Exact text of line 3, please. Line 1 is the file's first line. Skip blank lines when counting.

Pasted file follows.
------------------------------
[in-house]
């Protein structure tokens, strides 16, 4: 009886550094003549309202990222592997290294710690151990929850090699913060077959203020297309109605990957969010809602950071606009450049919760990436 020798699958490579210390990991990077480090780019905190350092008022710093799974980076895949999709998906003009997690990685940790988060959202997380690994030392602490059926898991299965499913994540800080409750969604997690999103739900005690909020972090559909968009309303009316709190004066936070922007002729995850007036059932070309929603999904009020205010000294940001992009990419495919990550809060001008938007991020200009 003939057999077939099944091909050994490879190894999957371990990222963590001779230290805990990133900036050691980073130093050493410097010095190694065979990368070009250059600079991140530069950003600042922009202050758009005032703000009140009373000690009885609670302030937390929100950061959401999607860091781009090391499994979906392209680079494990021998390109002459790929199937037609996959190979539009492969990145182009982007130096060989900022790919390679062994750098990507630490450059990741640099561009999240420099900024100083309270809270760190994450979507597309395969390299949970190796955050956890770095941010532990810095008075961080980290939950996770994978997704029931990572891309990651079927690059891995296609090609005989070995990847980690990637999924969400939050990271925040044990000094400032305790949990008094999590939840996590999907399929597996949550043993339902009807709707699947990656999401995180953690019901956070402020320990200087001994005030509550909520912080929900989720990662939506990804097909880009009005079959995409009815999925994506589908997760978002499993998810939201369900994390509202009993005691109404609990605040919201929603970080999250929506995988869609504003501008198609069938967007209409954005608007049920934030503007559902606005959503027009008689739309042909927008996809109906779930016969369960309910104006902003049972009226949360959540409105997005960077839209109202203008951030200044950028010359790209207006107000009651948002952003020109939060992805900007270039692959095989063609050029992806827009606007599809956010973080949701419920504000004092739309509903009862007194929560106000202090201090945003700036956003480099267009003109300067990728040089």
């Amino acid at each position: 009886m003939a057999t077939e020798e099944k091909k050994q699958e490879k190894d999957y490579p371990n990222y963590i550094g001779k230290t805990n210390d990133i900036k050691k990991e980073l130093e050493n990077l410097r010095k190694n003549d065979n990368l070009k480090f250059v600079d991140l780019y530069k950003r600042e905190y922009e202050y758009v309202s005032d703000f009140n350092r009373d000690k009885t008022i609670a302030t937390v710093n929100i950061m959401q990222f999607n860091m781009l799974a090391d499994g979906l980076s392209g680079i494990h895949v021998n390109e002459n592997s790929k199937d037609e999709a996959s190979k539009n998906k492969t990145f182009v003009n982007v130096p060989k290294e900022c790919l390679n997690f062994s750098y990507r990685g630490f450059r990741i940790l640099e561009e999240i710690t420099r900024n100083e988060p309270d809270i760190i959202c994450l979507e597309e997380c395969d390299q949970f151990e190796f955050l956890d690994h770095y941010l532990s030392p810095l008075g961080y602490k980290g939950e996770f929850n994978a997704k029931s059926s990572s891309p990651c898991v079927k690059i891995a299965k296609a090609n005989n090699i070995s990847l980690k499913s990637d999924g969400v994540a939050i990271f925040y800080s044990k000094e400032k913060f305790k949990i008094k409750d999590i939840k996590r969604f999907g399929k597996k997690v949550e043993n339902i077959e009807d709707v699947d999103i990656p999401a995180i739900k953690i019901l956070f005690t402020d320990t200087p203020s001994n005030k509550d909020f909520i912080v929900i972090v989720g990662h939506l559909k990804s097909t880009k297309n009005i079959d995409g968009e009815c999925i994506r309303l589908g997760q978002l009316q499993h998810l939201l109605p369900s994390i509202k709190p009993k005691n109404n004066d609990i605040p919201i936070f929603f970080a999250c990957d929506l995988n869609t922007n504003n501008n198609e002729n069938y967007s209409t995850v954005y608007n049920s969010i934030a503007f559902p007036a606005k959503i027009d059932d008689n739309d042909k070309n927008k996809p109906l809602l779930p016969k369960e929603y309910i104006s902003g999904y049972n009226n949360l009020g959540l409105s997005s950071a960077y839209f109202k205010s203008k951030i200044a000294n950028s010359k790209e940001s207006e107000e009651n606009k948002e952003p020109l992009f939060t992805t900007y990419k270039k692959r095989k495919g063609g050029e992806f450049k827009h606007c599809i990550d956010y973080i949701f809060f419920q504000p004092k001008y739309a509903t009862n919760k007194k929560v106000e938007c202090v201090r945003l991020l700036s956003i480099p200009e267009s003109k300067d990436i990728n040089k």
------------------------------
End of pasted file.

């Amino acid at each position: 009886m003939a057999t077939e020798e099944k091909k050994q699958e490879k190894d999957y490579p371990n990222y963590i550094g001779k230290t805990n210390d990133i900036k050691k990991e980073l130093e050493n990077l410097r010095k190694n003549d065979n990368l070009k480090f250059v600079d991140l780019y530069k950003r600042e905190y922009e202050y758009v309202s005032d703000f009140n350092r009373d000690k009885t008022i609670a302030t937390v710093n929100i950061m959401q990222f999607n860091m781009l799974a090391d499994g979906l980076s392209g680079i494990h895949v021998n390109e002459n592997s790929k199937d037609e999709a996959s190979k539009n998906k492969t990145f182009v003009n982007v130096p060989k290294e900022c790919l390679n997690f062994s750098y990507r990685g630490f450059r990741i940790l640099e561009e999240i710690t420099r900024n100083e988060p309270d809270i760190i959202c994450l979507e597309e997380c395969d390299q949970f151990e190796f955050l956890d690994h770095y941010l532990s030392p810095l008075g961080y602490k980290g939950e996770f929850n994978a997704k029931s059926s990572s891309p990651c898991v079927k690059i891995a299965k296609a090609n005989n090699i070995s990847l980690k499913s990637d999924g969400v994540a939050i990271f925040y800080s044990k000094e400032k913060f305790k949990i008094k409750d999590i939840k996590r969604f999907g399929k597996k997690v949550e043993n339902i077959e009807d709707v699947d999103i990656p999401a995180i739900k953690i019901l956070f005690t402020d320990t200087p203020s001994n005030k509550d909020f909520i912080v929900i972090v989720g990662h939506l559909k990804s097909t880009k297309n009005i079959d995409g968009e009815c999925i994506r309303l589908g997760q978002l009316q499993h998810l939201l109605p369900s994390i509202k709190p009993k005691n109404n004066d609990i605040p919201i936070f929603f970080a999250c990957d929506l995988n869609t922007n504003n501008n198609e002729n069938y967007s209409t995850v954005y608007n049920s969010i934030a503007f559902p007036a606005k959503i027009d059932d008689n739309d042909k070309n927008k996809p109906l809602l779930p016969k369960e929603y309910i104006s902003g999904y049972n009226n949360l009020g959540l409105s997005s950071a960077y839209f109202k205010s203008k951030i200044a000294n950028s010359k790209e940001s207006e107000e009651n606009k948002e952003p020109l992009f939060t992805t900007y990419k270039k692959r095989k495919g063609g050029e992806f450049k827009h606007c599809i990550d956010y973080i949701f809060f419920q504000p004092k001008y739309a509903t009862n919760k007194k929560v106000e938007c202090v201090r945003l991020l700036s956003i480099p200009e267009s003109k300067d990436i990728n040089k």